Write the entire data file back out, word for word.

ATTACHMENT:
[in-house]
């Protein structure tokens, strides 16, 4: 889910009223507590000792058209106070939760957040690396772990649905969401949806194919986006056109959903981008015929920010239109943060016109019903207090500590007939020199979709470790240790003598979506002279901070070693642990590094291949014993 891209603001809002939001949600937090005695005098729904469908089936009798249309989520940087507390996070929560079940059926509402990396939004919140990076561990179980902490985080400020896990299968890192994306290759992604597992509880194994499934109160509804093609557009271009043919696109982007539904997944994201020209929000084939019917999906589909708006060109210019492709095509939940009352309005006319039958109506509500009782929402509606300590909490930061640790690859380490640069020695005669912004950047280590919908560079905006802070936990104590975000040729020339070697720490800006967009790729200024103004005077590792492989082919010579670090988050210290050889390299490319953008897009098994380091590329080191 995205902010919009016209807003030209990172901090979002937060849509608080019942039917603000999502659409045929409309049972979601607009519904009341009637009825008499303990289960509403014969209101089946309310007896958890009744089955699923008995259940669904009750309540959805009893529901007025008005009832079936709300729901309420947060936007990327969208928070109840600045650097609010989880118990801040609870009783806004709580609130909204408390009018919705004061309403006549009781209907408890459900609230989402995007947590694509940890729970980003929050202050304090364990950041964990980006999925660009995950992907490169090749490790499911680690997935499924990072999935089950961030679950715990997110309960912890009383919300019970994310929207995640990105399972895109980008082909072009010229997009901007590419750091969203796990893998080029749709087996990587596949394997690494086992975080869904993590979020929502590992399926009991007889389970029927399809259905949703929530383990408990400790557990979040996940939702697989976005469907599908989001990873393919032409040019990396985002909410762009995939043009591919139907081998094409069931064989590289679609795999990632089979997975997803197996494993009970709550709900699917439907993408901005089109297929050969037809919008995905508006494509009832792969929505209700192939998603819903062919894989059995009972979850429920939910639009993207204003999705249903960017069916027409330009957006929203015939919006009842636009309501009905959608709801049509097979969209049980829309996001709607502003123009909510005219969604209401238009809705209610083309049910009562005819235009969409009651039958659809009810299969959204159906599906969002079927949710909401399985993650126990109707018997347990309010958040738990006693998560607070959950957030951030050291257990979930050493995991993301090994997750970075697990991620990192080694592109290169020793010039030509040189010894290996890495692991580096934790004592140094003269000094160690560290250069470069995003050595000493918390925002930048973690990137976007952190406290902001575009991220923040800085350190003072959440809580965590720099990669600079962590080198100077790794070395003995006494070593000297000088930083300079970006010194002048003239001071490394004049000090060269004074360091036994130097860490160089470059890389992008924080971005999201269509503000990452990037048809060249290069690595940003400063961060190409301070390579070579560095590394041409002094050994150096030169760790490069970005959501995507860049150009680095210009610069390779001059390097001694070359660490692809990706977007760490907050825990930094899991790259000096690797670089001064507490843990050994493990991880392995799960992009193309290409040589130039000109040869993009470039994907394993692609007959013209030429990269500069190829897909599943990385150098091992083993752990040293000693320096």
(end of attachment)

[in-house]
């Protein structure tokens, strides 16, 4: 889910009223507590000792058209106070939760957040690396772990649905969401949806194919986006056109959903981008015929920010239109943060016109019903207090500590007939020199979709470790240790003598979506002279901070070693642990590094291949014993 891209603001809002939001949600937090005695005098729904469908089936009798249309989520940087507390996070929560079940059926509402990396939004919140990076561990179980902490985080400020896990299968890192994306290759992604597992509880194994499934109160509804093609557009271009043919696109982007539904997944994201020209929000084939019917999906589909708006060109210019492709095509939940009352309005006319039958109506509500009782929402509606300590909490930061640790690859380490640069020695005669912004950047280590919908560079905006802070936990104590975000040729020339070697720490800006967009790729200024103004005077590792492989082919010579670090988050210290050889390299490319953008897009098994380091590329080191 995205902010919009016209807003030209990172901090979002937060849509608080019942039917603000999502659409045929409309049972979601607009519904009341009637009825008499303990289960509403014969209101089946309310007896958890009744089955699923008995259940669904009750309540959805009893529901007025008005009832079936709300729901309420947060936007990327969208928070109840600045650097609010989880118990801040609870009783806004709580609130909204408390009018919705004061309403006549009781209907408890459900609230989402995007947590694509940890729970980003929050202050304090364990950041964990980006999925660009995950992907490169090749490790499911680690997935499924990072999935089950961030679950715990997110309960912890009383919300019970994310929207995640990105399972895109980008082909072009010229997009901007590419750091969203796990893998080029749709087996990587596949394997690494086992975080869904993590979020929502590992399926009991007889389970029927399809259905949703929530383990408990400790557990979040996940939702697989976005469907599908989001990873393919032409040019990396985002909410762009995939043009591919139907081998094409069931064989590289679609795999990632089979997975997803197996494993009970709550709900699917439907993408901005089109297929050969037809919008995905508006494509009832792969929505209700192939998603819903062919894989059995009972979850429920939910639009993207204003999705249903960017069916027409330009957006929203015939919006009842636009309501009905959608709801049509097979969209049980829309996001709607502003123009909510005219969604209401238009809705209610083309049910009562005819235009969409009651039958659809009810299969959204159906599906969002079927949710909401399985993650126990109707018997347990309010958040738990006693998560607070959950957030951030050291257990979930050493995991993301090994997750970075697990991620990192080694592109290169020793010039030509040189010894290996890495692991580096934790004592140094003269000094160690560290250069470069995003050595000493918390925002930048973690990137976007952190406290902001575009991220923040800085350190003072959440809580965590720099990669600079962590080198100077790794070395003995006494070593000297000088930083300079970006010194002048003239001071490394004049000090060269004074360091036994130097860490160089470059890389992008924080971005999201269509503000990452990037048809060249290069690595940003400063961060190409301070390579070579560095590394041409002094050994150096030169760790490069970005959501995507860049150009680095210009610069390779001059390097001694070359660490692809990706977007760490907050825990930094899991790259000096690797670089001064507490843990050994493990991880392995799960992009193309290409040589130039000109040869993009470039994907394993692609007959013209030429990269500069190829897909599943990385150098091992083993752990040293000693320096």